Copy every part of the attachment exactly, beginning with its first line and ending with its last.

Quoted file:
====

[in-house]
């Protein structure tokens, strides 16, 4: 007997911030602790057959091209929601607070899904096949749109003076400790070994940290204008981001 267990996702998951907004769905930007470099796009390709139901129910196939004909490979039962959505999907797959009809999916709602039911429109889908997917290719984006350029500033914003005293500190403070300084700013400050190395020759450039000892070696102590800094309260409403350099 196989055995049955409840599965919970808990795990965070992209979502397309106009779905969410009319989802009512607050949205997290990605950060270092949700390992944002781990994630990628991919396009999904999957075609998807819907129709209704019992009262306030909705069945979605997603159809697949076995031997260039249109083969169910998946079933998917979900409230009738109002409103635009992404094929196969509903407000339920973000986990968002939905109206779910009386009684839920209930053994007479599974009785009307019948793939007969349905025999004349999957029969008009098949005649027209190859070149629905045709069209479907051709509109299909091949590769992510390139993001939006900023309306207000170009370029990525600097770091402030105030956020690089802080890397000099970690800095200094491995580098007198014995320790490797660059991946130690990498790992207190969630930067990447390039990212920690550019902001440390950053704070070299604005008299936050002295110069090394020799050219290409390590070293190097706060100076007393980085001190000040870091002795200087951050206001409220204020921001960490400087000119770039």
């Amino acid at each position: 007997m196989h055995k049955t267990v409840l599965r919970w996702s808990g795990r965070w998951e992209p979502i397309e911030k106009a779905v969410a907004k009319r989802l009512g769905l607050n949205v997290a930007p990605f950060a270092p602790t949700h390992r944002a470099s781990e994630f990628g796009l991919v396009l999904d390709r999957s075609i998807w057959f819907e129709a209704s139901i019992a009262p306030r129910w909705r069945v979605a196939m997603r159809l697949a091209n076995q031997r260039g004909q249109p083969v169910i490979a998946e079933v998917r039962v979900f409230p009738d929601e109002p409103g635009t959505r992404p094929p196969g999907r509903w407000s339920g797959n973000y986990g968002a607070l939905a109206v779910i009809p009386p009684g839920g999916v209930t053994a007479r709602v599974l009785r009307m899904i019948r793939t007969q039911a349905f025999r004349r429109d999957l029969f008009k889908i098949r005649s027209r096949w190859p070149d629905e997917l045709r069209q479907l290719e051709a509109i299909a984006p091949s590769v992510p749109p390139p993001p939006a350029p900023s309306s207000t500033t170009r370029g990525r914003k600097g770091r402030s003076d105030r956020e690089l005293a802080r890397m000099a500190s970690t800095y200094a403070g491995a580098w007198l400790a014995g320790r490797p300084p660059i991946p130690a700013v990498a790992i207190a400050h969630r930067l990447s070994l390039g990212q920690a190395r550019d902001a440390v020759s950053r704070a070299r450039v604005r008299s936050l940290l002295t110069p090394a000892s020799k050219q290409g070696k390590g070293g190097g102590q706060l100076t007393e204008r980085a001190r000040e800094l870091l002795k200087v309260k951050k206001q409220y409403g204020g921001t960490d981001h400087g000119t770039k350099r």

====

[in-house]
């Protein structure tokens, strides 16, 4: 007997911030602790057959091209929601607070899904096949749109003076400790070994940290204008981001 267990996702998951907004769905930007470099796009390709139901129910196939004909490979039962959505999907797959009809999916709602039911429109889908997917290719984006350029500033914003005293500190403070300084700013400050190395020759450039000892070696102590800094309260409403350099 196989055995049955409840599965919970808990795990965070992209979502397309106009779905969410009319989802009512607050949205997290990605950060270092949700390992944002781990994630990628991919396009999904999957075609998807819907129709209704019992009262306030909705069945979605997603159809697949076995031997260039249109083969169910998946079933998917979900409230009738109002409103635009992404094929196969509903407000339920973000986990968002939905109206779910009386009684839920209930053994007479599974009785009307019948793939007969349905025999004349999957029969008009098949005649027209190859070149629905045709069209479907051709509109299909091949590769992510390139993001939006900023309306207000170009370029990525600097770091402030105030956020690089802080890397000099970690800095200094491995580098007198014995320790490797660059991946130690990498790992207190969630930067990447390039990212920690550019902001440390950053704070070299604005008299936050002295110069090394020799050219290409390590070293190097706060100076007393980085001190000040870091002795200087951050206001409220204020921001960490400087000119770039």
């Amino acid at each position: 007997m196989h055995k049955t267990v409840l599965r919970w996702s808990g795990r965070w998951e992209p979502i397309e911030k106009a779905v969410a907004k009319r989802l009512g769905l607050n949205v997290a930007p990605f950060a270092p602790t949700h390992r944002a470099s781990e994630f990628g796009l991919v396009l999904d390709r999957s075609i998807w057959f819907e129709a209704s139901i019992a009262p306030r129910w909705r069945v979605a196939m997603r159809l697949a091209n076995q031997r260039g004909q249109p083969v169910i490979a998946e079933v998917r039962v979900f409230p009738d929601e109002p409103g635009t959505r992404p094929p196969g999907r509903w407000s339920g797959n973000y986990g968002a607070l939905a109206v779910i009809p009386p009684g839920g999916v209930t053994a007479r709602v599974l009785r009307m899904i019948r793939t007969q039911a349905f025999r004349r429109d999957l029969f008009k889908i098949r005649s027209r096949w190859p070149d629905e997917l045709r069209q479907l290719e051709a509109i299909a984006p091949s590769v992510p749109p390139p993001p939006a350029p900023s309306s207000t500033t170009r370029g990525r914003k600097g770091r402030s003076d105030r956020e690089l005293a802080r890397m000099a500190s970690t800095y200094a403070g491995a580098w007198l400790a014995g320790r490797p300084p660059i991946p130690a700013v990498a790992i207190a400050h969630r930067l990447s070994l390039g990212q920690a190395r550019d902001a440390v020759s950053r704070a070299r450039v604005r008299s936050l940290l002295t110069p090394a000892s020799k050219q290409g070696k390590g070293g190097g102590q706060l100076t007393e204008r980085a001190r000040e800094l870091l002795k200087v309260k951050k206001q409220y409403g204020g921001t960490d981001h400087g000119t770039k350099r």